The Irish Republican Army withdrew its agreement on a method for reducing weapons, rebuffing Britain's efforts to create more negotiating time to salvage Northern Ireland's Catholic-Protestant government.

In a statement Tuesday, the IRA didn't rule out eventual partial disarmament. But the outlawed group emphasized that recent British and Protestant demands were "totally unacceptable."

The move — and the arrest of three suspected IRA members in Colombia — undermined efforts to preserve the power-sharing government at the heart of Northern Ireland's 1998 peace accord. Protestants said both developments demonstrate that the IRA is not ready to renounce violence.

"Withdrawing from an agreement which took two years to arrive at, only five days after republicans declared it as historic, can only play into the hands of those skeptics who have always doubted their intentions," said Britain's Northern Ireland Secretary John Reid.

Colombia announced Monday that it had arrested three suspected IRA members over the weekend, saying the men had spent five weeks teaching guerrillas how to use explosives. It was the first time work between the IRA and rebels in the South American country had been uncovered.

Northern Ireland's four-party coalition faced likely collapse last weekend, the apparent deadline for divided lawmakers to elect a Protestant to the government's vacated top post. But Britain intervened by taking power from local hands for 24 hours, postponing the leadership vote for six weeks, then restored power Sunday.

The IRA said the major Protestant party, the Ulster Unionists, should have accepted their commitment to disarm as adequate. The Ulster Unionists' rejection, "compounded by the setting of preconditions, are totally unacceptable," the IRA said.

"The subsequent actions of the British government, including their failure to fulfill their commitments, is also totally unacceptable," the group continued. "The conditions therefore do not exist for progressing our proposition. We are withdrawing our proposal."

The IRA said Britain had violated the 1998 pact, a view supported only by the IRA-linked Sinn Fein party, junior Catholic members of the coalition.

As a result, the IRA said, its agreement announced last week with retired Canadian Gen. John de Chastelain, chairman of an independent disarmament commission, had been withdrawn.

De Chastelain and the IRA had said they had found a mutually acceptable way for the IRA to put weapons "beyond use." But they kept the method secret. Nor did they specify when the process would start, or what political conditions the IRA had placed on such a move.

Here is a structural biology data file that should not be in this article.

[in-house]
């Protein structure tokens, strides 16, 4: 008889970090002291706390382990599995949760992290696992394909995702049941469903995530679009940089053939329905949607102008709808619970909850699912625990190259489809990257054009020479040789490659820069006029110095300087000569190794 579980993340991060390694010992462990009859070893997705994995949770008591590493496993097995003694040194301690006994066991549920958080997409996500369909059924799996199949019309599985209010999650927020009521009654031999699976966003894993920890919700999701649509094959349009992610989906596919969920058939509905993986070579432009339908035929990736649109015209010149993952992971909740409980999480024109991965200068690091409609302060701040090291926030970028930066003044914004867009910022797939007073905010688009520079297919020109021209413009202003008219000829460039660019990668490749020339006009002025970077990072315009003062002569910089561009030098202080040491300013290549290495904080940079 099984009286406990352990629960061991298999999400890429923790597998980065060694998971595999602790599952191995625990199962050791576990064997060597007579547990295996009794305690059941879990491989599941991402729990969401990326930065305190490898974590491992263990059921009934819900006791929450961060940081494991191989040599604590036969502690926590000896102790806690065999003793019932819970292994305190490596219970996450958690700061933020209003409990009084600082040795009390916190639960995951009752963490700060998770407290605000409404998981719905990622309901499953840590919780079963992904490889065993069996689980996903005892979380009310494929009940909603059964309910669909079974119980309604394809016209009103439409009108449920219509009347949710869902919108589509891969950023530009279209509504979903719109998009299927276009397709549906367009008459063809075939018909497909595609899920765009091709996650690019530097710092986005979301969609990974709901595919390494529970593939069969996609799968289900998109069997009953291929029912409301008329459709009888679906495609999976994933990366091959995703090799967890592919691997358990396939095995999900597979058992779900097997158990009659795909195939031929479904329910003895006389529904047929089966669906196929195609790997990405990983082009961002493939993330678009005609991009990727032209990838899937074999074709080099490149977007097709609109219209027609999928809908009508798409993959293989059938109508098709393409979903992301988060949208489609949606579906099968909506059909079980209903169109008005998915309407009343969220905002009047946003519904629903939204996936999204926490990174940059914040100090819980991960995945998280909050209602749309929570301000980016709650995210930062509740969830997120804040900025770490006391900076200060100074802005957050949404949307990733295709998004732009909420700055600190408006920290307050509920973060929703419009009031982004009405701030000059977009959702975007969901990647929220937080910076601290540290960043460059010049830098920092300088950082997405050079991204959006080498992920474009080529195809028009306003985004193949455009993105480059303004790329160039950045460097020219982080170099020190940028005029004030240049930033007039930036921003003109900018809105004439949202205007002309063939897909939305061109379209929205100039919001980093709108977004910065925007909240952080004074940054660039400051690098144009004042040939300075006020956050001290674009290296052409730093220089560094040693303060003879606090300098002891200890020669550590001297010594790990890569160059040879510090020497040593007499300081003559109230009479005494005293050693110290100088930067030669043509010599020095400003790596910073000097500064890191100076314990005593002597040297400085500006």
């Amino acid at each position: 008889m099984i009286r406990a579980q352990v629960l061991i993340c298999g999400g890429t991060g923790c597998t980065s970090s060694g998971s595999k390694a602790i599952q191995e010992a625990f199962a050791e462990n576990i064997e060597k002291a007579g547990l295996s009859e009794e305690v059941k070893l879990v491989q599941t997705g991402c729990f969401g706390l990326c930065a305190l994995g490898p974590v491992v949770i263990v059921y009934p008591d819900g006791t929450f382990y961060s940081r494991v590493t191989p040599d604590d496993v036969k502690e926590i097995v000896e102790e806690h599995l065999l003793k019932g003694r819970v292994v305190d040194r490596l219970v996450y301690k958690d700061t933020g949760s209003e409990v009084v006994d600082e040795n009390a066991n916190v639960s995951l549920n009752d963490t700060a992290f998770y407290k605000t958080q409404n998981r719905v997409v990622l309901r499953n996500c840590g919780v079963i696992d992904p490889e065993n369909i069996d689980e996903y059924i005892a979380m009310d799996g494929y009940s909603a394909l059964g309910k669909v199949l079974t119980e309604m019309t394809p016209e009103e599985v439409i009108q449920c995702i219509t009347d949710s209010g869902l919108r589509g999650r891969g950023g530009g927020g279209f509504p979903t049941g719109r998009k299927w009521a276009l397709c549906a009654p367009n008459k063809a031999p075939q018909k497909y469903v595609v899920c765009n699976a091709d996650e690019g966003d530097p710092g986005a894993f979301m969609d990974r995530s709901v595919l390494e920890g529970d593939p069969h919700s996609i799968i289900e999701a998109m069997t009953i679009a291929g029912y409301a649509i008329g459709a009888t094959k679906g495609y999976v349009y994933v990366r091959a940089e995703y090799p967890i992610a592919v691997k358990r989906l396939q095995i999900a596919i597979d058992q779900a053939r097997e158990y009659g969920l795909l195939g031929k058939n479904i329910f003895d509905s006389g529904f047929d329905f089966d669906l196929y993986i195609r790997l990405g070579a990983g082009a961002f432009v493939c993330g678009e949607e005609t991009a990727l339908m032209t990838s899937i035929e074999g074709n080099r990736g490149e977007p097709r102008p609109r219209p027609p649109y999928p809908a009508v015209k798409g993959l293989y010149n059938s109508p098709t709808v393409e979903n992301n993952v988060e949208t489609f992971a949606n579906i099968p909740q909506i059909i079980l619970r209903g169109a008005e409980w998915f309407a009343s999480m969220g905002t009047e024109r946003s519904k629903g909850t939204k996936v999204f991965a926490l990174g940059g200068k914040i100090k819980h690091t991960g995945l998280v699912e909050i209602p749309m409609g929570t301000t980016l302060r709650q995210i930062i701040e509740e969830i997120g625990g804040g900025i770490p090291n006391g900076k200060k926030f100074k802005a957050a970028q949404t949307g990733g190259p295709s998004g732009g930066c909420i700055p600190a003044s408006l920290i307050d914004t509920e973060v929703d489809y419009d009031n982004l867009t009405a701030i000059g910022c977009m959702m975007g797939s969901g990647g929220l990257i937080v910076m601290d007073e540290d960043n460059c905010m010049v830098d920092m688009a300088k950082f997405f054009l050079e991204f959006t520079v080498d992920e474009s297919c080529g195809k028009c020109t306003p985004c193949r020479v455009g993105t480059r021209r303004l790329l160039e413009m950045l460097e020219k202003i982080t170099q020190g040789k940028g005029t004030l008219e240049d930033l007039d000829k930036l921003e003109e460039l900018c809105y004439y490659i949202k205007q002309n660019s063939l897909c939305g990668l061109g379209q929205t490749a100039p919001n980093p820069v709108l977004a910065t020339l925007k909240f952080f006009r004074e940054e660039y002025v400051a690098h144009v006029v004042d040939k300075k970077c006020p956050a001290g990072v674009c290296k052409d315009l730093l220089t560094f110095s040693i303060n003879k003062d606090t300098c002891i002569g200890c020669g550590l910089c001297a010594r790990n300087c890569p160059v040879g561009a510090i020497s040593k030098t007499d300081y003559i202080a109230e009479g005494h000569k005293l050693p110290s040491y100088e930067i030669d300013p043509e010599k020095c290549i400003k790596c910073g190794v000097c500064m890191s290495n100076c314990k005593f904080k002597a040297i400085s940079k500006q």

Senior Ulster Unionists said the withdrawal demonstrated that the IRA offer had never been genuine.

"The fact that they have so hastily withdrawn the offer indicates no intention, at this stage, to make serious movement on decommissioning," said Jeffrey Donaldson, using the politicians' favored term for disarmament.

"Taken together with the arrests of three senior IRA members in Colombia, it indicates to us that the IRA is as wedded as ever to the theology of revolutionary terrorism," said Donaldson, Ulster Unionist leader David Trimble's main rival for the party leadership.

Sinn Fein chairman Mitchel McLaughlin said the party "remains wedded to the Good Friday Agreement."

"Do we go off in a huff? Do we go home? No — we go back to work," McLaughlin told a news conference.

Trimble has twice formed administrations that included Sinn Fein as part of deals that, to work, required a start to IRA disarmament in exchange. Trimble resigned as the administration's leader July 1 after a second deadline for IRA disarmament lapsed.

Most political analysts calculate that Trimble has too little support among Protestant lawmakers to be re-elected leader unless the IRA offers more than words on disarmament.

In February 2000, the last time that the IRA's refusal to disarm undermined Trimble's hold on Protestant opinion, the IRA offered vague commitments to the disarmament commission hours before Britain suspended local powers indefinitely. The IRA responded by immediately withdrawing those commitments, chiefly an explanation for "the context" in which the group would get rid of weapons.

That crisis ended with a new May 2000 agreement in which Britain pledged to continue its military cutbacks and plans for police reform, the IRA issued an unprecedented pledge to begin putting weapons "completely and verifiably beyond use," and Trimble persuaded a bare majority of Ulster Unionists to resume work with Sinn Fein.

The Associated Press contributed to this report.